While we thought we were done with "trouble locks" turns out that's just a false sense of security. They are all trouble. The lock we had to go through today was LaGrange. It's under construction, well, renovation. As a result (we found out last night) they will be closed from 9 am to 1 pm. No problem, since we're only a few miles away, that's a short ride from the tug service center. However, due to the construction, they only have one wall available for locking boats through. They want only 9. There were 18 of us who wanted to go. So the plan was 2 lock-throughs for us, one at 7:30, one at 8:30. Dandy.
First thing in the morning we had a radio chat with the 18 boats wanting to go. 5 were on anchor below us, so they requested 4 join them for the 7:30 lock. Two boats volunteered right away, then As You Wish wanted to go (they had an 88 mile day ahead of them and were a pretty slow goin' vessel). Leaving one slot, which we happily took. Done.
|Loopers, loopers, everywhere!|
We slowly made our way to LaGrange, rolling our eyes at our inability to follow simple instructions, when we chatted with the lockmaster. A tug showed up before us and, since we have no clout or priority, it locked through first. The lockmaster told us he would lock us all through at 8:30. By that time, of course the other 8 boats caught up with us. We looked like an armada hanging out below the lock.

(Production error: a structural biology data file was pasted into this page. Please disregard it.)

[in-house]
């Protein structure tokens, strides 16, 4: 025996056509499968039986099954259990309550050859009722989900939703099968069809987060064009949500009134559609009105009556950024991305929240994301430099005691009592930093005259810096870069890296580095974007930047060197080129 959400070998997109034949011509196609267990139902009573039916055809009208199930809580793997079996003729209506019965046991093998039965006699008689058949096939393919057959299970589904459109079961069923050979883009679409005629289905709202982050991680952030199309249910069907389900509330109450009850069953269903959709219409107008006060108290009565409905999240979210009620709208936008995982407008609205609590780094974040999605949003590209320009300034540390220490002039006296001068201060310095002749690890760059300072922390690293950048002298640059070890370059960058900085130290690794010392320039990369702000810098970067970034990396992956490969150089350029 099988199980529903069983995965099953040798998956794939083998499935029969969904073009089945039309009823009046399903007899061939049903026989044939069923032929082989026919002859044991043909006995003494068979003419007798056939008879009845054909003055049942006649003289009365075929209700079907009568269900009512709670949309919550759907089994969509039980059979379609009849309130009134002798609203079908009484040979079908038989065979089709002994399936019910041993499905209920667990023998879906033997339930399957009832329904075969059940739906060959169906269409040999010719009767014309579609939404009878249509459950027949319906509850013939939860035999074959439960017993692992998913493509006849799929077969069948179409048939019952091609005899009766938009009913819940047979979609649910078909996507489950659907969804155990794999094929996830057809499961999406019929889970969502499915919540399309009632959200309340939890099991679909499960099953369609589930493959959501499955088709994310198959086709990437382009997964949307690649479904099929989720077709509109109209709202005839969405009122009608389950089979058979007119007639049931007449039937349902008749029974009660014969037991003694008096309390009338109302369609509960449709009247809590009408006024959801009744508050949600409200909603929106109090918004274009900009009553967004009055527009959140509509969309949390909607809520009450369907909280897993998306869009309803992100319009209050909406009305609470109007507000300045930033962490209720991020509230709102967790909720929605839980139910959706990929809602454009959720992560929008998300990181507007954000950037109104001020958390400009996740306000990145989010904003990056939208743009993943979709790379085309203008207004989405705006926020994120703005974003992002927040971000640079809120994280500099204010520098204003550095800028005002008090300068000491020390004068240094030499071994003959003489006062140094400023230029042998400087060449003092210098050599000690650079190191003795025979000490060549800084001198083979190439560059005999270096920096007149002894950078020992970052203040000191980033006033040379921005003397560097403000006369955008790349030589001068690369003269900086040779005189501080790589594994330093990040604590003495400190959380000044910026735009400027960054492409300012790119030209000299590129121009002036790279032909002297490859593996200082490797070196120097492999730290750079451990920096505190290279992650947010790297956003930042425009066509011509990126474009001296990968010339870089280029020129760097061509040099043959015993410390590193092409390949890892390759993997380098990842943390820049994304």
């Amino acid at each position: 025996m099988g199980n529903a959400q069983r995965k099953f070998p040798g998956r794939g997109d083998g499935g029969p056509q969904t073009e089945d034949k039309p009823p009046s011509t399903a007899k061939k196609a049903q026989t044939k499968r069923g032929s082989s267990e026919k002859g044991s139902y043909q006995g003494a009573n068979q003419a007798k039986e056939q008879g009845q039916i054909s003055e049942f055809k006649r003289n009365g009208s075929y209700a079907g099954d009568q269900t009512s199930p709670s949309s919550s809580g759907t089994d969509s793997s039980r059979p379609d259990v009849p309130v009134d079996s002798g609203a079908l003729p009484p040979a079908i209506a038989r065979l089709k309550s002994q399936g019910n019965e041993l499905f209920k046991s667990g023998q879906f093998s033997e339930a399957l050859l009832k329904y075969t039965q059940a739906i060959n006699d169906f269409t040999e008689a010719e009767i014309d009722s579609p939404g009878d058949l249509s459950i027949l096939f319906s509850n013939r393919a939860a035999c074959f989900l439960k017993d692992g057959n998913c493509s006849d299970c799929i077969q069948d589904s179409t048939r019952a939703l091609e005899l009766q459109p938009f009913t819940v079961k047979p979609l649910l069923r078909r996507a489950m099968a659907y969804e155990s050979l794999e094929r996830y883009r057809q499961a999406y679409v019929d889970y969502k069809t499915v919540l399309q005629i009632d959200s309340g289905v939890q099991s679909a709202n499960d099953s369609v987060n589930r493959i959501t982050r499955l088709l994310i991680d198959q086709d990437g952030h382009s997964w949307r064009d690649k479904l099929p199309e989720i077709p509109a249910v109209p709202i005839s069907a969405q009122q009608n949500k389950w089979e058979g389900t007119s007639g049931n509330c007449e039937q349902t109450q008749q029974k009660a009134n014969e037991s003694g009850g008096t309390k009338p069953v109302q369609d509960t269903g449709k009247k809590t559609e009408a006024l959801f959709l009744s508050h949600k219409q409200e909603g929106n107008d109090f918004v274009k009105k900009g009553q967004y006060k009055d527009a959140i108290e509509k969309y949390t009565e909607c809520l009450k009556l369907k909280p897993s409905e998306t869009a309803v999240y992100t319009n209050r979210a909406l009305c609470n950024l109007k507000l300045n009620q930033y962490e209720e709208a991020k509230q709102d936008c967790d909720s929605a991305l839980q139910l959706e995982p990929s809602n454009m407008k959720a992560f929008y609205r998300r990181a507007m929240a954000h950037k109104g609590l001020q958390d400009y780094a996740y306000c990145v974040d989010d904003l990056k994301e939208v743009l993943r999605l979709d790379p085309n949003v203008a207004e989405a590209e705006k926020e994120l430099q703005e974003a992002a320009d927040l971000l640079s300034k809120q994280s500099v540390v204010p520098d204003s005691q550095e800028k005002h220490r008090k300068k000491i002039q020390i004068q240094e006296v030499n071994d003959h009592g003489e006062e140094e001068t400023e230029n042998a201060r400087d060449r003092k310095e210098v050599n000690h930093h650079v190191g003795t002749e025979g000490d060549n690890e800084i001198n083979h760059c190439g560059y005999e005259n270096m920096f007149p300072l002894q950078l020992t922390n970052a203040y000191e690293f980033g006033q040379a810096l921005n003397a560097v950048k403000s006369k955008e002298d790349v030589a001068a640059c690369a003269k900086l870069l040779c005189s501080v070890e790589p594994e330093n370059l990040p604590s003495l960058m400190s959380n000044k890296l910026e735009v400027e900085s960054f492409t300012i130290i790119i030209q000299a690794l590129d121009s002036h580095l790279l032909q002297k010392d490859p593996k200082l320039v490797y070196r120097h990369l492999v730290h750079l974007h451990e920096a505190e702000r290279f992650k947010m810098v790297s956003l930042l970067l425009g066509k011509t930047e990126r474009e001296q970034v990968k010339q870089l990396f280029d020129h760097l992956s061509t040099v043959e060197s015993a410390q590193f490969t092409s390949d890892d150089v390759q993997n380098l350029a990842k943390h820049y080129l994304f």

|Russ piloting. Is it live or is it Memorex?|
It does seem like we're always the first to get to a lock then punished with some crazy long wait. River life, I guess.
The toodle down the Illinois River went fine for most of the day, as faster boats made their way forward and slower boats shuffled behind. Right up until our Navionics made an interested "short cut" suggestion. We almost took it until we saw all the flotsam and debris in the water way. Russ, piloting at the time, stopped the boat and backed out hard. I say follow the channel!
My biggest frustration of the day came when we docked in Grafton. The marina has a floating wall to separate it from the river, but it still gets some current. And the wind had kicked up in the afternoon. AND we have this new canvas cover that acts like a giant wind sail.
|The left side was where our navigation wanted to go.|
The right side is the actual channel.
I didn't give up. It did get done. It wasn't, however, a pretty sight.
Btw, if you look at the map, right around where the 11:00 mark is a bridge. It marks the WESTERN most point on the loop. We are truly on our way home.